Dr. Panos Alexopoulos continues his secondment

Dr. Panos Alexopoulos, K-Drive fellow from iSOCO, continues his secondment in University of Aberdeen. In this two weeks’ secondment, his work will be focusing on D7.2: Interactive UI design. As usual, Dr. Alexopoulos will give seminars in departmental level and/or some guest lectures to Level-4 students. Relevant events will be announced later.

Tutorial: Constructing and Understanding Knowledge Graph

Dr. Jeff Z. Pan gave a tutorial in JIST2014 conference on Constructing and Understanding Knowledge Graph.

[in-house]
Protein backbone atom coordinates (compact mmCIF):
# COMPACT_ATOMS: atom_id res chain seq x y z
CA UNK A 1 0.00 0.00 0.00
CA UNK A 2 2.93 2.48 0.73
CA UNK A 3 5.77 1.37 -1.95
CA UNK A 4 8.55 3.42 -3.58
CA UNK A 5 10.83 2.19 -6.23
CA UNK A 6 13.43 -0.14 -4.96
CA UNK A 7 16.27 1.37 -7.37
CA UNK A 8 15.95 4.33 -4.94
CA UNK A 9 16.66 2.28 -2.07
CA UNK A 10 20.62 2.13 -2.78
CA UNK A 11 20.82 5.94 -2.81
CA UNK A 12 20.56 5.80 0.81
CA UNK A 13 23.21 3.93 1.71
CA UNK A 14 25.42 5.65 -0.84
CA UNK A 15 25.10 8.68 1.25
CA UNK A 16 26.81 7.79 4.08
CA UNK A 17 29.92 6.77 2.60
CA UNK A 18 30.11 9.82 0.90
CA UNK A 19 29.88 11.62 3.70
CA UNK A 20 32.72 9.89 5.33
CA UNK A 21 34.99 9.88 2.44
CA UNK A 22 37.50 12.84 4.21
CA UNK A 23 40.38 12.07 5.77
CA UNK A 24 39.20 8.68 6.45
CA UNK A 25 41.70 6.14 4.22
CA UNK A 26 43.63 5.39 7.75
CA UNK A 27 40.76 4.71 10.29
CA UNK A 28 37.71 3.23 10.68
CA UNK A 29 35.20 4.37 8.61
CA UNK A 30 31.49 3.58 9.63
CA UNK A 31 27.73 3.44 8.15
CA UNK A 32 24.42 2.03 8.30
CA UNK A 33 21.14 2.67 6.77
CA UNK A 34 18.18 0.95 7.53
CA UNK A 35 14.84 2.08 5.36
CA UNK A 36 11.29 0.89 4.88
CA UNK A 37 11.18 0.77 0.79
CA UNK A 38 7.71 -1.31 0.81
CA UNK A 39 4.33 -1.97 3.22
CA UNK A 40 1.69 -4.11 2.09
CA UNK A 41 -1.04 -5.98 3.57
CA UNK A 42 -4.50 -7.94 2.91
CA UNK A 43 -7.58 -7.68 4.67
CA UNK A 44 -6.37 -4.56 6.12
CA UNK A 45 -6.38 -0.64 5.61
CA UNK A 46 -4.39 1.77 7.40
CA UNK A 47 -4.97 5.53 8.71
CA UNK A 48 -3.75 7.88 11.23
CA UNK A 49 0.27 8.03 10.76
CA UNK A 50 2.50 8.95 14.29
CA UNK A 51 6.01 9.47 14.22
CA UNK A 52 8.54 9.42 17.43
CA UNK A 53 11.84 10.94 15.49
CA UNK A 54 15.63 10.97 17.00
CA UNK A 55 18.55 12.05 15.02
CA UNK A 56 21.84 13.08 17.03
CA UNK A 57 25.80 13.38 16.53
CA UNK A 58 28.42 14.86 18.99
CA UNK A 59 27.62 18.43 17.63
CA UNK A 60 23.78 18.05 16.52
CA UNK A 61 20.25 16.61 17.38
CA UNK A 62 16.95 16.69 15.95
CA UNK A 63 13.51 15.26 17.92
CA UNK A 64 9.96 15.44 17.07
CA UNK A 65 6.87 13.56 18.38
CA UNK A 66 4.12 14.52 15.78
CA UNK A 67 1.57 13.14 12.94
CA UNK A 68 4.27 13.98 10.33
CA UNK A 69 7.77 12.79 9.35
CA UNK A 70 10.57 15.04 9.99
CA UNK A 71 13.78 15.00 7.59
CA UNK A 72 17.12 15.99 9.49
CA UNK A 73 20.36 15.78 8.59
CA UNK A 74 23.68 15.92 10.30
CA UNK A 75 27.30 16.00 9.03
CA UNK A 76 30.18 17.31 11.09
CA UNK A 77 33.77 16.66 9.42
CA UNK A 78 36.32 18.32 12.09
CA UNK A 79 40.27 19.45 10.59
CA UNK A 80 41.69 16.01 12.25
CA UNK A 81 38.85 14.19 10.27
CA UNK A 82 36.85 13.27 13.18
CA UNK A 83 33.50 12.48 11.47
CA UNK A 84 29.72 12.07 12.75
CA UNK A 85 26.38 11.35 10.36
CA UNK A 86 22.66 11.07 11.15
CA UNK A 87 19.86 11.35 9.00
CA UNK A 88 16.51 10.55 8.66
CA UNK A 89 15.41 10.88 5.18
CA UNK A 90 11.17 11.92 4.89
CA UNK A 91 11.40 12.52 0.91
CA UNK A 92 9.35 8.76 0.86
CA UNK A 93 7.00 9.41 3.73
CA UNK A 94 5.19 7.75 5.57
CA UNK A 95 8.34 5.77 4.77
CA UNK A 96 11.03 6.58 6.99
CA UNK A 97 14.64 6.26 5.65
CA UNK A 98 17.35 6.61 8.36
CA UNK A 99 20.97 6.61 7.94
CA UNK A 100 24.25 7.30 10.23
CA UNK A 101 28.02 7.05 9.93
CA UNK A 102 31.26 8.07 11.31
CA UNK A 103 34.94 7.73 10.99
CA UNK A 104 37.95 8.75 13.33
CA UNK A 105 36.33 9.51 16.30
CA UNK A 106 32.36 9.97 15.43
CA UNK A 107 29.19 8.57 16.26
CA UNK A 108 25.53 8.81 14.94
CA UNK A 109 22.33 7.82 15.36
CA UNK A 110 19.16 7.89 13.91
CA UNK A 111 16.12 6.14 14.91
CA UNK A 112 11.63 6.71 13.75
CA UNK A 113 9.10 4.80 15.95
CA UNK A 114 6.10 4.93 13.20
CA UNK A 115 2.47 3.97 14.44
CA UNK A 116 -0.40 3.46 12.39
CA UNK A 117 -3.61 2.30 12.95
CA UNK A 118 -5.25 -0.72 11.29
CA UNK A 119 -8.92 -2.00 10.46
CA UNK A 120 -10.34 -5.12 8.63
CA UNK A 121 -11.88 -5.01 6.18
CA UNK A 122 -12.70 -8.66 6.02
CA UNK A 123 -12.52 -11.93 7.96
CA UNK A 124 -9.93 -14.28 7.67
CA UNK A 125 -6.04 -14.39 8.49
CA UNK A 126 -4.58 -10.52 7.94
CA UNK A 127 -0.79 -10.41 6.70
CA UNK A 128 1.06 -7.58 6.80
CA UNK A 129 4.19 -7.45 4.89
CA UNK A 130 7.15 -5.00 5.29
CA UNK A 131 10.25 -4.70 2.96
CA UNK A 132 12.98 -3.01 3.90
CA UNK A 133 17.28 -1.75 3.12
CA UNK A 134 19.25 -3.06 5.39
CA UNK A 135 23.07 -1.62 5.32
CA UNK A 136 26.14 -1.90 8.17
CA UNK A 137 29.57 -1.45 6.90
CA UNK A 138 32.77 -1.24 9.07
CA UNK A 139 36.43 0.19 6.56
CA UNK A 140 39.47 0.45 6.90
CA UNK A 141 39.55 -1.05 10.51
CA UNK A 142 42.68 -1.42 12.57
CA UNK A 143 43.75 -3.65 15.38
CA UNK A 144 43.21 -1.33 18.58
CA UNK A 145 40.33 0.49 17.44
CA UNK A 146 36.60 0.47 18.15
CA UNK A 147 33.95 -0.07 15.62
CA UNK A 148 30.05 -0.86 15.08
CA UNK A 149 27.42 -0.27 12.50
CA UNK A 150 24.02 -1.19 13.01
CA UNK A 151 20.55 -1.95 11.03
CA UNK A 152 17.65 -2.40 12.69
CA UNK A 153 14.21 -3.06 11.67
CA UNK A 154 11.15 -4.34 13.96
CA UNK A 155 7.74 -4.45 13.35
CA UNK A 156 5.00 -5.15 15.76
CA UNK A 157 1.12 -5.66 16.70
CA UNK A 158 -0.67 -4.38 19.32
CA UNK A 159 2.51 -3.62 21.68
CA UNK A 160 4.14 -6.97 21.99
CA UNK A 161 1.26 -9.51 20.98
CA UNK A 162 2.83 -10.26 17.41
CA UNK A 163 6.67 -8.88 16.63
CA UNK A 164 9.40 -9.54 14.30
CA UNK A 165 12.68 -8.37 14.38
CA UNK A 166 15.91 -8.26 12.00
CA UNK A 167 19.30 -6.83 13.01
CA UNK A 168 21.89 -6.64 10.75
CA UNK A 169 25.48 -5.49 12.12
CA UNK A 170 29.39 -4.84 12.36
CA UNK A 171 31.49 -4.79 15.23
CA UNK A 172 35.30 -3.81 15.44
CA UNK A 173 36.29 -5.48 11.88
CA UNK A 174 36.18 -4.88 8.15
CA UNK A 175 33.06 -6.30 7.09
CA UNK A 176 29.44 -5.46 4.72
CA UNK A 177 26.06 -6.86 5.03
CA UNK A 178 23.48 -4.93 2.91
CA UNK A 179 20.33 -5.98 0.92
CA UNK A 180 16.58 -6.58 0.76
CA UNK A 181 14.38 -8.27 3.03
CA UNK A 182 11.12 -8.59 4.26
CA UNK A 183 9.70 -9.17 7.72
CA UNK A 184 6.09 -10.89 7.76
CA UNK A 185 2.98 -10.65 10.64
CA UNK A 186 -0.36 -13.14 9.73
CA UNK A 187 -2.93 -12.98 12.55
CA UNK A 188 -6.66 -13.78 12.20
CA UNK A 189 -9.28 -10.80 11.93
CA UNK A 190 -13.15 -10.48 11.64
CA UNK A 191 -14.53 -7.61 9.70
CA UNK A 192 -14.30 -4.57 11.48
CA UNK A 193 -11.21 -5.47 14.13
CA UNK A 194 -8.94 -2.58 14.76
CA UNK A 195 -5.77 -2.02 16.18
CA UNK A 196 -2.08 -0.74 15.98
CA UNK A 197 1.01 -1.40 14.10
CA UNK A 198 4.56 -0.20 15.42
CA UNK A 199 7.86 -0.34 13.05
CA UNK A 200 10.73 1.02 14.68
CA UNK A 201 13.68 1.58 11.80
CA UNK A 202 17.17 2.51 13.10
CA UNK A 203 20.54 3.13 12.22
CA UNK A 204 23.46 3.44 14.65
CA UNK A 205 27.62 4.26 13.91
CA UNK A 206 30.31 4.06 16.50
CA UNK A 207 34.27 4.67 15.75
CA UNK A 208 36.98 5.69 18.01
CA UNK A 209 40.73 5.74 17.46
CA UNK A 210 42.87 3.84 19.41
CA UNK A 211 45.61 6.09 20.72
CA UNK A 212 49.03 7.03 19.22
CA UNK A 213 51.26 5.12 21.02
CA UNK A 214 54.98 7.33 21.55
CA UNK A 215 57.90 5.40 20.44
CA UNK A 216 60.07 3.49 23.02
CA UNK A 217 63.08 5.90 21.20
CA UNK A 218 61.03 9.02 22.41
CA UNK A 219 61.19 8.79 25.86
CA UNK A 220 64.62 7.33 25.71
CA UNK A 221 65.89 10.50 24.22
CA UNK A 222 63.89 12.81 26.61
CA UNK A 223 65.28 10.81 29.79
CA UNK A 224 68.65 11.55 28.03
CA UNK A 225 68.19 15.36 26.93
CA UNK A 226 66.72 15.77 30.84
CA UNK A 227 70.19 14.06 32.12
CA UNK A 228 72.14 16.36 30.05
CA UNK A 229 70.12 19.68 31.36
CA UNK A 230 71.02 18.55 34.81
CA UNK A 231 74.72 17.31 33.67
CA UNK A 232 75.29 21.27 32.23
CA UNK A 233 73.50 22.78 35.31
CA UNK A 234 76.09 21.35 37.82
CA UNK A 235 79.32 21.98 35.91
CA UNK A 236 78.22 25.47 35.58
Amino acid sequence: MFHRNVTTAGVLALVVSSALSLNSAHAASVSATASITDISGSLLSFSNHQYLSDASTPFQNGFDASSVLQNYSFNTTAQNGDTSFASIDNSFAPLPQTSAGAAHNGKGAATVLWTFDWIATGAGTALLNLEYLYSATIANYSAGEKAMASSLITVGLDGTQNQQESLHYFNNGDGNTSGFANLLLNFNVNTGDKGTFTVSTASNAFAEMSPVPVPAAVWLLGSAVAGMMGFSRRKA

Abstract: The benefits and potentials of Linked Data (LD) have been utilised and demonstrated by numerous applications from academic, industry and public sectors. This explains the recent vast increase of LD not only in data volume but also in number of datasets and related domains. However, consuming a linked dataset requires technical background of Semantic Web (SW) techniques and the knowledge of the dataset. Direct use of such valuable knowledge space is very time consuming and is still a privilege of SW “geeks”. In this tutorial, we propose the vision of converting LD into knowledge graphs which are not only capable to enhance accessibilities in LD consumption but also enable LD directly usable to end users. Specifically, this tutorial consists of two parts. The first part will introduce the overview, applications and research challenges to create knowledge graphs on top of LD. The second part will focus on specific techniques for knowledge graph, including knowledge graph construction and knowledge graph understanding.